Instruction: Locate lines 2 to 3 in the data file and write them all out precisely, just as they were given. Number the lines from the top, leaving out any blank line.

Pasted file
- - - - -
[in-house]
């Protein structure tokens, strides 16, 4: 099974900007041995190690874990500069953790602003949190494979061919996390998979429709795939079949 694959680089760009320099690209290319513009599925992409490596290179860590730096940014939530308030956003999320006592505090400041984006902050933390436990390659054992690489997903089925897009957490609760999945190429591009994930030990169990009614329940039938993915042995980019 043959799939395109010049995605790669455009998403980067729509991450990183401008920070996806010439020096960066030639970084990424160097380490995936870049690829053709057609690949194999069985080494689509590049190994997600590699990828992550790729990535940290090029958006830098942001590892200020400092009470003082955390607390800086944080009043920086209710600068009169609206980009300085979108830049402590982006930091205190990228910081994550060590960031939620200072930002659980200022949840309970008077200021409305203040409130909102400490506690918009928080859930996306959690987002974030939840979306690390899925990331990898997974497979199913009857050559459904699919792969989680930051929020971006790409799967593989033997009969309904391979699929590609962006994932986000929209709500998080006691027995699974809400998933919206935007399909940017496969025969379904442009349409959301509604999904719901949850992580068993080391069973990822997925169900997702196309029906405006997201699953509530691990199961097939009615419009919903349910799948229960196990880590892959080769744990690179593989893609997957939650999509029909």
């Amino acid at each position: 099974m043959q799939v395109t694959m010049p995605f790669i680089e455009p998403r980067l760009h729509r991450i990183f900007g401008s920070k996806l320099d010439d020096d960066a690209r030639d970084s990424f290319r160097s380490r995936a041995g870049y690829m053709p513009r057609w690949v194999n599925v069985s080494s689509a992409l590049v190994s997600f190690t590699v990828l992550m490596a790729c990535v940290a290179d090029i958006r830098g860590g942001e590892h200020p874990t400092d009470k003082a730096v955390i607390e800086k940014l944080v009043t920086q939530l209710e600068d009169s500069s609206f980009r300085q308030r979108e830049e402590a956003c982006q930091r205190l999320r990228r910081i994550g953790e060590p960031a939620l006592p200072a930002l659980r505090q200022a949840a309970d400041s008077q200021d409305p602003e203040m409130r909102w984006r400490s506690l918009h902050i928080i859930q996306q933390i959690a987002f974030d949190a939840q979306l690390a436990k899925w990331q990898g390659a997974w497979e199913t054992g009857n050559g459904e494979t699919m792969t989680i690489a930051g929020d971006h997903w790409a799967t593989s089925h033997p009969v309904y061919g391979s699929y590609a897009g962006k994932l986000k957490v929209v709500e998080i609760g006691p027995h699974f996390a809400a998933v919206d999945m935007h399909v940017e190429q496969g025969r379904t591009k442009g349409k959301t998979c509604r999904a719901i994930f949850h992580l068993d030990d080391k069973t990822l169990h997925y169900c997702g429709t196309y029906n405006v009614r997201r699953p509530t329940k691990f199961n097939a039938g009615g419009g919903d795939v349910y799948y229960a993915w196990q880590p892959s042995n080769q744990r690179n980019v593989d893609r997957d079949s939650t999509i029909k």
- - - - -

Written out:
């Protein structure tokens, strides 16, 4: 099974900007041995190690874990500069953790602003949190494979061919996390998979429709795939079949 694959680089760009320099690209290319513009599925992409490596290179860590730096940014939530308030956003999320006592505090400041984006902050933390436990390659054992690489997903089925897009957490609760999945190429591009994930030990169990009614329940039938993915042995980019 043959799939395109010049995605790669455009998403980067729509991450990183401008920070996806010439020096960066030639970084990424160097380490995936870049690829053709057609690949194999069985080494689509590049190994997600590699990828992550790729990535940290090029958006830098942001590892200020400092009470003082955390607390800086944080009043920086209710600068009169609206980009300085979108830049402590982006930091205190990228910081994550060590960031939620200072930002659980200022949840309970008077200021409305203040409130909102400490506690918009928080859930996306959690987002974030939840979306690390899925990331990898997974497979199913009857050559459904699919792969989680930051929020971006790409799967593989033997009969309904391979699929590609962006994932986000929209709500998080006691027995699974809400998933919206935007399909940017496969025969379904442009349409959301509604999904719901949850992580068993080391069973990822997925169900997702196309029906405006997201699953509530691990199961097939009615419009919903349910799948229960196990880590892959080769744990690179593989893609997957939650999509029909």
């Amino acid at each position: 099974m043959q799939v395109t694959m010049p995605f790669i680089e455009p998403r980067l760009h729509r991450i990183f900007g401008s920070k996806l320099d010439d020096d960066a690209r030639d970084s990424f290319r160097s380490r995936a041995g870049y690829m053709p513009r057609w690949v194999n599925v069985s080494s689509a992409l590049v190994s997600f190690t590699v990828l992550m490596a790729c990535v940290a290179d090029i958006r830098g860590g942001e590892h200020p874990t400092d009470k003082a730096v955390i607390e800086k940014l944080v009043t920086q939530l209710e600068d009169s500069s609206f980009r300085q308030r979108e830049e402590a956003c982006q930091r205190l999320r990228r910081i994550g953790e060590p960031a939620l006592p200072a930002l659980r505090q200022a949840a309970d400041s008077q200021d409305p602003e203040m409130r909102w984006r400490s506690l918009h902050i928080i859930q996306q933390i959690a987002f974030d949190a939840q979306l690390a436990k899925w990331q990898g390659a997974w497979e199913t054992g009857n050559g459904e494979t699919m792969t989680i690489a930051g929020d971006h997903w790409a799967t593989s089925h033997p009969v309904y061919g391979s699929y590609a897009g962006k994932l986000k957490v929209v709500e998080i609760g006691p027995h699974f996390a809400a998933v919206d999945m935007h399909v940017e190429q496969g025969r379904t591009k442009g349409k959301t998979c509604r999904a719901i994930f949850h992580l068993d030990d080391k069973t990822l169990h997925y169900c997702g429709t196309y029906n405006v009614r997201r699953p509530t329940k691990f199961n097939a039938g009615g419009g919903d795939v349910y799948y229960a993915w196990q880590p892959s042995n080769q744990r690179n980019v593989d893609r997957d079949s939650t999509i029909k």